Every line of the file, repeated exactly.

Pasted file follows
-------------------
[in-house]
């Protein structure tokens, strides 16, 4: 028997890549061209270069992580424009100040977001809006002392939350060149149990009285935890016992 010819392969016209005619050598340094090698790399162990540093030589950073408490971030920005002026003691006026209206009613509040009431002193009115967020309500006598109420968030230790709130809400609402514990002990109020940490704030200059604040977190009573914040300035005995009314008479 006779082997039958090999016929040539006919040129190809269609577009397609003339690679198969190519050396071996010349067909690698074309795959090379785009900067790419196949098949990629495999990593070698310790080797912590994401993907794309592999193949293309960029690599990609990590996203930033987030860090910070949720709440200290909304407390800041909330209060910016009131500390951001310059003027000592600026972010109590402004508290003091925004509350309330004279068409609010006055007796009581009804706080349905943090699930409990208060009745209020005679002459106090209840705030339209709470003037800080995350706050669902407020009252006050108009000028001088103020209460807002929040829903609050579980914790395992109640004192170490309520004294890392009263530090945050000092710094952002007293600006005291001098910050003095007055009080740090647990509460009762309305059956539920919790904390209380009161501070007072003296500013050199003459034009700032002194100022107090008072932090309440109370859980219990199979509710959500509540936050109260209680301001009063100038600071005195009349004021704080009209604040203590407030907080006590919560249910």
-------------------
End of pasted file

[in-house]
């Protein structure tokens, strides 16, 4: 028997890549061209270069992580424009100040977001809006002392939350060149149990009285935890016992 010819392969016209005619050598340094090698790399162990540093030589950073408490971030920005002026003691006026209206009613509040009431002193009115967020309500006598109420968030230790709130809400609402514990002990109020940490704030200059604040977190009573914040300035005995009314008479 006779082997039958090999016929040539006919040129190809269609577009397609003339690679198969190519050396071996010349067909690698074309795959090379785009900067790419196949098949990629495999990593070698310790080797912590994401993907794309592999193949293309960029690599990609990590996203930033987030860090910070949720709440200290909304407390800041909330209060910016009131500390951001310059003027000592600026972010109590402004508290003091925004509350309330004279068409609010006055007796009581009804706080349905943090699930409990208060009745209020005679002459106090209840705030339209709470003037800080995350706050669902407020009252006050108009000028001088103020209460807002929040829903609050579980914790395992109640004192170490309520004294890392009263530090945050000092710094952002007293600006005291001098910050003095007055009080740090647990509460009762309305059956539920919790904390209380009161501070007072003296500013050199003459034009700032002194100022107090008072932090309440109370859980219990199979509710959500509540936050109260209680301001009063100038600071005195009349004021704080009209604040203590407030907080006590919560249910």